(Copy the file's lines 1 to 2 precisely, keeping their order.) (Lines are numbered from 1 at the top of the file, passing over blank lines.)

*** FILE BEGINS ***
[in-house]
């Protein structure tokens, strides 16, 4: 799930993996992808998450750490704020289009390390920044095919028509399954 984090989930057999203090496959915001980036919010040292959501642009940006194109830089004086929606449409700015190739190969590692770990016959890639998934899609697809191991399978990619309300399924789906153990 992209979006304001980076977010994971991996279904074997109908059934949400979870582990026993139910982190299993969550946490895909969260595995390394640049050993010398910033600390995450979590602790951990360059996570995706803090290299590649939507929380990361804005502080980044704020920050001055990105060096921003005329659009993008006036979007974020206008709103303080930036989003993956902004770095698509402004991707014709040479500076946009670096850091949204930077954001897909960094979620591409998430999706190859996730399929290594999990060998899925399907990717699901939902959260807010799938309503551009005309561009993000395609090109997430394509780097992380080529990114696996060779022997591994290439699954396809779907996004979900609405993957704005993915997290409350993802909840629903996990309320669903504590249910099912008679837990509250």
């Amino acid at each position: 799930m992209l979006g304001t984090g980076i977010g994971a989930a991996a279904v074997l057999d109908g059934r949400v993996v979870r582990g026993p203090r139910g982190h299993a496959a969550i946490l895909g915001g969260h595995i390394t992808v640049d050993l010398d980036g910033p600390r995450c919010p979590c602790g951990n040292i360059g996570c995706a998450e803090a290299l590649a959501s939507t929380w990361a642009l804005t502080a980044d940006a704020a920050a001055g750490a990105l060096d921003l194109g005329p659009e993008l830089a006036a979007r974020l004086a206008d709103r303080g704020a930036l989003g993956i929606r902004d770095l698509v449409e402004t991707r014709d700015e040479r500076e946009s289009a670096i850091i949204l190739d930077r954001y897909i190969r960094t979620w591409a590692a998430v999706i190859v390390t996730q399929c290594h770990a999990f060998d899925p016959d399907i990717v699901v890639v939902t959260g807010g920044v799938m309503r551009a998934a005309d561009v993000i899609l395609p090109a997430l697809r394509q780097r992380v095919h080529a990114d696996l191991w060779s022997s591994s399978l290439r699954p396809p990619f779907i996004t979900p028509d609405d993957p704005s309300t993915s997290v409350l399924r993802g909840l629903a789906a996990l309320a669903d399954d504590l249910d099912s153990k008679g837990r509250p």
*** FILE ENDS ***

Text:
[in-house]
């Protein structure tokens, strides 16, 4: 799930993996992808998450750490704020289009390390920044095919028509399954 984090989930057999203090496959915001980036919010040292959501642009940006194109830089004086929606449409700015190739190969590692770990016959890639998934899609697809191991399978990619309300399924789906153990 992209979006304001980076977010994971991996279904074997109908059934949400979870582990026993139910982190299993969550946490895909969260595995390394640049050993010398910033600390995450979590602790951990360059996570995706803090290299590649939507929380990361804005502080980044704020920050001055990105060096921003005329659009993008006036979007974020206008709103303080930036989003993956902004770095698509402004991707014709040479500076946009670096850091949204930077954001897909960094979620591409998430999706190859996730399929290594999990060998899925399907990717699901939902959260807010799938309503551009005309561009993000395609090109997430394509780097992380080529990114696996060779022997591994290439699954396809779907996004979900609405993957704005993915997290409350993802909840629903996990309320669903504590249910099912008679837990509250």